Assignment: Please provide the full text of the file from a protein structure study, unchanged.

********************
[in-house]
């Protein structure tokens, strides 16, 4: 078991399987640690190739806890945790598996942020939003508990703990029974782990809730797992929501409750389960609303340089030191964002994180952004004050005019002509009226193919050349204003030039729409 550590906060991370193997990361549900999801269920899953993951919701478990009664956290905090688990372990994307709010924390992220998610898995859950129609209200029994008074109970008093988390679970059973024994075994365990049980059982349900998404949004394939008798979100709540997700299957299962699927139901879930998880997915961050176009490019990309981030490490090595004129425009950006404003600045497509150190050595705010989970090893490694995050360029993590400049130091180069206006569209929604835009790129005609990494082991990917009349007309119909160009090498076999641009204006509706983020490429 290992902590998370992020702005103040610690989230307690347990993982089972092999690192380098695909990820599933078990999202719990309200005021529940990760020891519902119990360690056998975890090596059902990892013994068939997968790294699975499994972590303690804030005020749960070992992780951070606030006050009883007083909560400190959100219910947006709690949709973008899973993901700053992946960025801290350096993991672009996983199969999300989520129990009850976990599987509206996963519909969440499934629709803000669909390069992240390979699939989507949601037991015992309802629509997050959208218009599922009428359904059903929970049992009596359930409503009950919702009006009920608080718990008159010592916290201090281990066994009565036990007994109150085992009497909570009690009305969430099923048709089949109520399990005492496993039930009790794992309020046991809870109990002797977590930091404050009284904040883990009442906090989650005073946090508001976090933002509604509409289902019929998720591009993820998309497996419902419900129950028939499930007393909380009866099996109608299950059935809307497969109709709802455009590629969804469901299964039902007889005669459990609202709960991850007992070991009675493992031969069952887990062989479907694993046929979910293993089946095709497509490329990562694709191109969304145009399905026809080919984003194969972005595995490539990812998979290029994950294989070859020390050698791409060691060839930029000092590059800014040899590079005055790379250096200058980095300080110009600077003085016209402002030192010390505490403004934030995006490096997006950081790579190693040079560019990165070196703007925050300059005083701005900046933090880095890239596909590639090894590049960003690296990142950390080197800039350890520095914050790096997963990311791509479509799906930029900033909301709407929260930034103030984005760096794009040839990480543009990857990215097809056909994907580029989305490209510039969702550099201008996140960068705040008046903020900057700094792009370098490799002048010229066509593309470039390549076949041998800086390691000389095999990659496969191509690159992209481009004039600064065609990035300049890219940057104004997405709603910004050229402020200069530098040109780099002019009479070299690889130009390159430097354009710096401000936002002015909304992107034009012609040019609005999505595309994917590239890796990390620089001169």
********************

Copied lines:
[in-house]
């Protein structure tokens, strides 16, 4: 078991399987640690190739806890945790598996942020939003508990703990029974782990809730797992929501409750389960609303340089030191964002994180952004004050005019002509009226193919050349204003030039729409 550590906060991370193997990361549900999801269920899953993951919701478990009664956290905090688990372990994307709010924390992220998610898995859950129609209200029994008074109970008093988390679970059973024994075994365990049980059982349900998404949004394939008798979100709540997700299957299962699927139901879930998880997915961050176009490019990309981030490490090595004129425009950006404003600045497509150190050595705010989970090893490694995050360029993590400049130091180069206006569209929604835009790129005609990494082991990917009349007309119909160009090498076999641009204006509706983020490429 290992902590998370992020702005103040610690989230307690347990993982089972092999690192380098695909990820599933078990999202719990309200005021529940990760020891519902119990360690056998975890090596059902990892013994068939997968790294699975499994972590303690804030005020749960070992992780951070606030006050009883007083909560400190959100219910947006709690949709973008899973993901700053992946960025801290350096993991672009996983199969999300989520129990009850976990599987509206996963519909969440499934629709803000669909390069992240390979699939989507949601037991015992309802629509997050959208218009599922009428359904059903929970049992009596359930409503009950919702009006009920608080718990008159010592916290201090281990066994009565036990007994109150085992009497909570009690009305969430099923048709089949109520399990005492496993039930009790794992309020046991809870109990002797977590930091404050009284904040883990009442906090989650005073946090508001976090933002509604509409289902019929998720591009993820998309497996419902419900129950028939499930007393909380009866099996109608299950059935809307497969109709709802455009590629969804469901299964039902007889005669459990609202709960991850007992070991009675493992031969069952887990062989479907694993046929979910293993089946095709497509490329990562694709191109969304145009399905026809080919984003194969972005595995490539990812998979290029994950294989070859020390050698791409060691060839930029000092590059800014040899590079005055790379250096200058980095300080110009600077003085016209402002030192010390505490403004934030995006490096997006950081790579190693040079560019990165070196703007925050300059005083701005900046933090880095890239596909590639090894590049960003690296990142950390080197800039350890520095914050790096997963990311791509479509799906930029900033909301709407929260930034103030984005760096794009040839990480543009990857990215097809056909994907580029989305490209510039969702550099201008996140960068705040008046903020900057700094792009370098490799002048010229066509593309470039390549076949041998800086390691000389095999990659496969191509690159992209481009004039600064065609990035300049890219940057104004997405709603910004050229402020200069530098040109780099002019009479070299690889130009390159430097354009710096401000936002002015909304992107034009012609040019609005999505595309994917590239890796990390620089001169």